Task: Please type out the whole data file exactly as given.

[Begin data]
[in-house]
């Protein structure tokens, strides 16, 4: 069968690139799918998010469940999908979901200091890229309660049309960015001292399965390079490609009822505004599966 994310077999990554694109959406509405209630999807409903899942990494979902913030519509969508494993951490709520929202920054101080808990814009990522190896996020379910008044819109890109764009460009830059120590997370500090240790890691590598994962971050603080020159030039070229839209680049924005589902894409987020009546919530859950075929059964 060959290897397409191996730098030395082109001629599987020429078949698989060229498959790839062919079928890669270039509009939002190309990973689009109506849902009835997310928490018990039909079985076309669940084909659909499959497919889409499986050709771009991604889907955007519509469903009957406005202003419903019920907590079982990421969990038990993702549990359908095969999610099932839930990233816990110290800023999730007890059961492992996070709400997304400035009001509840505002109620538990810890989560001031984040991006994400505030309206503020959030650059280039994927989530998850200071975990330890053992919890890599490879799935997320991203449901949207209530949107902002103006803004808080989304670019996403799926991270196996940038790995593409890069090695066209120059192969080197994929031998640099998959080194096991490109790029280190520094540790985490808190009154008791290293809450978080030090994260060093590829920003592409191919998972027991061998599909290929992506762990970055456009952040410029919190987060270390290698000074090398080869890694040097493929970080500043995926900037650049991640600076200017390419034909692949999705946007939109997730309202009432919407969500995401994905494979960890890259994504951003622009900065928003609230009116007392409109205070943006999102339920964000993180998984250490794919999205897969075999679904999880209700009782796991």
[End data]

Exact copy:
[in-house]
């Protein structure tokens, strides 16, 4: 069968690139799918998010469940999908979901200091890229309660049309960015001292399965390079490609009822505004599966 994310077999990554694109959406509405209630999807409903899942990494979902913030519509969508494993951490709520929202920054101080808990814009990522190896996020379910008044819109890109764009460009830059120590997370500090240790890691590598994962971050603080020159030039070229839209680049924005589902894409987020009546919530859950075929059964 060959290897397409191996730098030395082109001629599987020429078949698989060229498959790839062919079928890669270039509009939002190309990973689009109506849902009835997310928490018990039909079985076309669940084909659909499959497919889409499986050709771009991604889907955007519509469903009957406005202003419903019920907590079982990421969990038990993702549990359908095969999610099932839930990233816990110290800023999730007890059961492992996070709400997304400035009001509840505002109620538990810890989560001031984040991006994400505030309206503020959030650059280039994927989530998850200071975990330890053992919890890599490879799935997320991203449901949207209530949107902002103006803004808080989304670019996403799926991270196996940038790995593409890069090695066209120059192969080197994929031998640099998959080194096991490109790029280190520094540790985490808190009154008791290293809450978080030090994260060093590829920003592409191919998972027991061998599909290929992506762990970055456009952040410029919190987060270390290698000074090398080869890694040097493929970080500043995926900037650049991640600076200017390419034909692949999705946007939109997730309202009432919407969500995401994905494979960890890259994504951003622009900065928003609230009116007392409109205070943006999102339920964000993180998984250490794919999205897969075999679904999880209700009782796991």